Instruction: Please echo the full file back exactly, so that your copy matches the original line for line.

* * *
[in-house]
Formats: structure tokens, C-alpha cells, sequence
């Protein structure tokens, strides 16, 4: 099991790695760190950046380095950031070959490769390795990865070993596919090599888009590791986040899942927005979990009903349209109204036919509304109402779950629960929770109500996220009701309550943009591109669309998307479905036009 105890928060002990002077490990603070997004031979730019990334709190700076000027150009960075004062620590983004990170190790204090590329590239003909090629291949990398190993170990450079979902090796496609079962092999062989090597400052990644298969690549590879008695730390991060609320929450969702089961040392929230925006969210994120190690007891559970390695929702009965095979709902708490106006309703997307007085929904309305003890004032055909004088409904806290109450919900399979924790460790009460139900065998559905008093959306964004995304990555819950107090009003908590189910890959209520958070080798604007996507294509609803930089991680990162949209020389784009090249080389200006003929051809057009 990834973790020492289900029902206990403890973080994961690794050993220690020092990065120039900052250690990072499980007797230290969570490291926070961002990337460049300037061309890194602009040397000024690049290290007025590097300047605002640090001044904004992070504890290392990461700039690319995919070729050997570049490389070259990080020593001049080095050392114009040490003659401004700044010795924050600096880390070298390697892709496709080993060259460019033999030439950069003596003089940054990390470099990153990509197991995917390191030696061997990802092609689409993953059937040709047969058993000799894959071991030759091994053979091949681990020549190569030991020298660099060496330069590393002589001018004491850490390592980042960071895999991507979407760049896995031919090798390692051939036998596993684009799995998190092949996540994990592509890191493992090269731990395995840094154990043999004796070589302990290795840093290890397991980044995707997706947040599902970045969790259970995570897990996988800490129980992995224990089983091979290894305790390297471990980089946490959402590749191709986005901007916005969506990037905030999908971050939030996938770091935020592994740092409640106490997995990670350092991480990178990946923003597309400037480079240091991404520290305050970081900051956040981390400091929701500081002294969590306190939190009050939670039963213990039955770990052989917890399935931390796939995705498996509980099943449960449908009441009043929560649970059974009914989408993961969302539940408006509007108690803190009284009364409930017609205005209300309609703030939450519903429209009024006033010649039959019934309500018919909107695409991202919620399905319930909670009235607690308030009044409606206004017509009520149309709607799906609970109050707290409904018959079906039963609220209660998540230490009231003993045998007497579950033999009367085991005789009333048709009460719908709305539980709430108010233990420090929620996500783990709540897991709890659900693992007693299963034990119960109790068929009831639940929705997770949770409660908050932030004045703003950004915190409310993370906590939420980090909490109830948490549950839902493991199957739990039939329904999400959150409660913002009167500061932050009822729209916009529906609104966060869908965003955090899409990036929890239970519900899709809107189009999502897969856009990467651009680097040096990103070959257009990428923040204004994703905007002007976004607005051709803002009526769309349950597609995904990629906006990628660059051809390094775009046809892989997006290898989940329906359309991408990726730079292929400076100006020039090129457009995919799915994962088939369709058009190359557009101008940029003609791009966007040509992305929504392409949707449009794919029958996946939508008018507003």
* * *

[in-house]
Formats: structure tokens, C-alpha cells, sequence
């Protein structure tokens, strides 16, 4: 099991790695760190950046380095950031070959490769390795990865070993596919090599888009590791986040899942927005979990009903349209109204036919509304109402779950629960929770109500996220009701309550943009591109669309998307479905036009 105890928060002990002077490990603070997004031979730019990334709190700076000027150009960075004062620590983004990170190790204090590329590239003909090629291949990398190993170990450079979902090796496609079962092999062989090597400052990644298969690549590879008695730390991060609320929450969702089961040392929230925006969210994120190690007891559970390695929702009965095979709902708490106006309703997307007085929904309305003890004032055909004088409904806290109450919900399979924790460790009460139900065998559905008093959306964004995304990555819950107090009003908590189910890959209520958070080798604007996507294509609803930089991680990162949209020389784009090249080389200006003929051809057009 990834973790020492289900029902206990403890973080994961690794050993220690020092990065120039900052250690990072499980007797230290969570490291926070961002990337460049300037061309890194602009040397000024690049290290007025590097300047605002640090001044904004992070504890290392990461700039690319995919070729050997570049490389070259990080020593001049080095050392114009040490003659401004700044010795924050600096880390070298390697892709496709080993060259460019033999030439950069003596003089940054990390470099990153990509197991995917390191030696061997990802092609689409993953059937040709047969058993000799894959071991030759091994053979091949681990020549190569030991020298660099060496330069590393002589001018004491850490390592980042960071895999991507979407760049896995031919090798390692051939036998596993684009799995998190092949996540994990592509890191493992090269731990395995840094154990043999004796070589302990290795840093290890397991980044995707997706947040599902970045969790259970995570897990996988800490129980992995224990089983091979290894305790390297471990980089946490959402590749191709986005901007916005969506990037905030999908971050939030996938770091935020592994740092409640106490997995990670350092991480990178990946923003597309400037480079240091991404520290305050970081900051956040981390400091929701500081002294969590306190939190009050939670039963213990039955770990052989917890399935931390796939995705498996509980099943449960449908009441009043929560649970059974009914989408993961969302539940408006509007108690803190009284009364409930017609205005209300309609703030939450519903429209009024006033010649039959019934309500018919909107695409991202919620399905319930909670009235607690308030009044409606206004017509009520149309709607799906609970109050707290409904018959079906039963609220209660998540230490009231003993045998007497579950033999009367085991005789009333048709009460719908709305539980709430108010233990420090929620996500783990709540897991709890659900693992007693299963034990119960109790068929009831639940929705997770949770409660908050932030004045703003950004915190409310993370906590939420980090909490109830948490549950839902493991199957739990039939329904999400959150409660913002009167500061932050009822729209916009529906609104966060869908965003955090899409990036929890239970519900899709809107189009999502897969856009990467651009680097040096990103070959257009990428923040204004994703905007002007976004607005051709803002009526769309349950597609995904990629906006990628660059051809390094775009046809892989997006290898989940329906359309991408990726730079292929400076100006020039090129457009995919799915994962088939369709058009190359557009101008940029003609791009966007040509992305929504392409949707449009794919029958996946939508008018507003």